The Seven Voyages Of Sindbad The Sailor





In the times of the Caliph Haroun-al-Raschid there lived in Bagdad a

poor porter named Hindbad, who on a very hot day was sent to carry a

heavy load from one end of the city to the other. Before he had

accomplished half the distance he was so tired that, finding himself in

a quiet street where the pavement was sprinkled with rose water, and a

cool breeze was blowing, he set his burden upon the ground, and sat

down to rest in the shade of a grand house. Very soon he decided that

he could not have chosen a pleasanter place; a delicious perfume of

aloes wood and pastilles came from the open windows and mingled with

the scent of the rose water which steamed up from the hot pavement.

Within the palace he heard some music, as of many instruments cunningly

played, and the melodious warble of nightingales and other birds, and

by this, and the appetising smell of many dainty dishes of which he

presently became aware, he judged that feasting and merry making were

going on. He wondered who lived in this magnificent house which he had

never seen before, the street in which it stood being one which he

seldom had occasion to pass. To satisfy his curiosity he went up to

some splendidly dressed servants who stood at the door, and asked one

of them the name of the master of the mansion.



"What," replied he, "do you live in Bagdad, and not know that here

lives the noble Sindbad the Sailor, that famous traveller who sailed

over every sea upon which the sun shines?"



The porter, who had often heard people speak of the immense wealth of

Sindbad, could not help feeling envious of one whose lot seemed to be

as happy as his own was miserable. Casting his eyes up to the sky he

exclaimed aloud,



"Consider, Mighty Creator of all things, the differences between

Sindbad's life and mine. Every day I suffer a thousand hardships and

misfortunes, and have hard work to get even enough bad barley bread to

keep myself and my family alive, while the lucky Sindbad spends money

right and left and lives upon the fat of the land! What has he done

that you should give him this pleasant life--what have I done to

deserve so hard a fate?"



So saying he stamped upon the ground like one beside himself with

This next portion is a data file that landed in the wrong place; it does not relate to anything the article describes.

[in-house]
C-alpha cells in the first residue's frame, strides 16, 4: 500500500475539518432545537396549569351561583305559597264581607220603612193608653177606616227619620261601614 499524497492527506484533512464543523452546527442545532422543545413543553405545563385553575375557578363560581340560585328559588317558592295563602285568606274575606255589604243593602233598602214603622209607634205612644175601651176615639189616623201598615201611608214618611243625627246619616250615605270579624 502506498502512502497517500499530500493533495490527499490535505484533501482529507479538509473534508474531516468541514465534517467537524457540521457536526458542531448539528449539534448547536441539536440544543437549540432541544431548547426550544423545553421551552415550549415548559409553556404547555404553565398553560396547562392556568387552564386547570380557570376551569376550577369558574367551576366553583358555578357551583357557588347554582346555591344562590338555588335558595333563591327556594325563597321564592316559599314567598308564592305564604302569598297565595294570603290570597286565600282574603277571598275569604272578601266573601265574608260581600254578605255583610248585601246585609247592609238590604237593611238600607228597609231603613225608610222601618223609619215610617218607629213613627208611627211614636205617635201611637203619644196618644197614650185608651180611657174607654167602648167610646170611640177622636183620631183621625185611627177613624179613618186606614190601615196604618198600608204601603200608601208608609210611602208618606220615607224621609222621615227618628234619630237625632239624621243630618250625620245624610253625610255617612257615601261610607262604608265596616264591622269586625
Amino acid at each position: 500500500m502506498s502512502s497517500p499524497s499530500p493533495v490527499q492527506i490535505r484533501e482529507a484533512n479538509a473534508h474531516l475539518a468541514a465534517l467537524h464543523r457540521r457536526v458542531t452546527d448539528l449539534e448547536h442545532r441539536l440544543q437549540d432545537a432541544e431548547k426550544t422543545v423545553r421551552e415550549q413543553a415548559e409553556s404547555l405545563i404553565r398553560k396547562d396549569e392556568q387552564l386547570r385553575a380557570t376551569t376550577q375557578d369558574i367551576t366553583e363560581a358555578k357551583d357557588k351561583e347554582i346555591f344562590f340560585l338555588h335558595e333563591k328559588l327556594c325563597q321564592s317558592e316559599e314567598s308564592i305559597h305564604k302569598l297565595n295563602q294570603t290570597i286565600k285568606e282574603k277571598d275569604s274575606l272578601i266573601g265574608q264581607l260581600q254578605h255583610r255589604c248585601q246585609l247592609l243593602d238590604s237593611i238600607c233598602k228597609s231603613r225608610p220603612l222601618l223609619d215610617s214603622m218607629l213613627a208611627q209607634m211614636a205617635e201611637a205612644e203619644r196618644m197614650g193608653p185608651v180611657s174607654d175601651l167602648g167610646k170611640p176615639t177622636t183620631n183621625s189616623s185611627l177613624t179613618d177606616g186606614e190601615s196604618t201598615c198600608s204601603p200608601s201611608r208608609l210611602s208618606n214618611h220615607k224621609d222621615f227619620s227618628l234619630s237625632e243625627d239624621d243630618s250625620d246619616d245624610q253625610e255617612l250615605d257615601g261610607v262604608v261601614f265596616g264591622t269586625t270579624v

misery and despair. Just at this moment a servant came out of the

palace, and taking him by the arm said, "Come with me, the noble

Sindbad, my master, wishes to speak to you."



Hindbad was not a little surprised at this summons, and feared that his

unguarded words might have drawn upon him the displeasure of Sindbad,

so he tried to excuse himself upon the pretext that he could not leave

the burden which had been entrusted to him in the street. However the

lackey promised him that it should be taken care of, and urged him to

obey the call so pressingly that at last the porter was obliged to

yield.



He followed the servant into a vast room, where a great company was

seated round a table covered with all sorts of delicacies. In the

place of honour sat a tall, grave man whose long white beard gave him a

venerable air. Behind his chair stood a crowd of attendants eager to

minister to his wants. This was the famous Sindbad himself. The

porter, more than ever alarmed at the sight of so much magnificence,

tremblingly saluted the noble company. Sindbad, making a sign to him

to approach, caused him to be seated at his right hand, and himself

heaped choice morsels upon his plate, and poured out for him a draught

of excellent wine, and presently, when the banquet drew to a close,

spoke to him familiarly, asking his name and occupation.



"My lord," replied the porter, "I am called Hindbad."



"I am glad to see you here," continued Sindbad. "And I will answer for

the rest of the company that they are equally pleased, but I wish you

to tell me what it was that you said just now in the street." For

Sindbad, passing by the open window before the feast began, had heard

his complaint and therefore had sent for him.



At this question Hindbad was covered with confusion, and hanging down

his head, replied, "My lord, I confess that, overcome by weariness and

ill-humour, I uttered indiscreet words, which I pray you to pardon me."



"Oh!" replied Sindbad, "do not imagine that I am so unjust as to blame

you. On the contrary, I understand your situation and can pity you.

Only you appear to be mistaken about me, and I wish to set you right.

You doubtless imagine that I have acquired all the wealth and luxury

that you see me enjoy without difficulty or danger, but this is far

indeed from being the case. I have only reached this happy state after

having for years suffered every possible kind of toil and danger.



"Yes, my noble friends," he continued, addressing the company, "I

assure you that my adventures have been strange enough to deter even

the most avaricious men from seeking wealth by traversing the seas.

Since you have, perhaps, heard but confused accounts of my seven

voyages, and the dangers and wonders that I have met with by sea and

land, I will now give you a full and true account of them, which I

think you will be well pleased to hear."



As Sindbad was relating his adventures chiefly on account of the

porter, he ordered, before beginning his tale, that the burden which

had been left in the street should be carried by some of his own

servants to the place for which Hindbad had set out at first, while he

remained to listen to the story.





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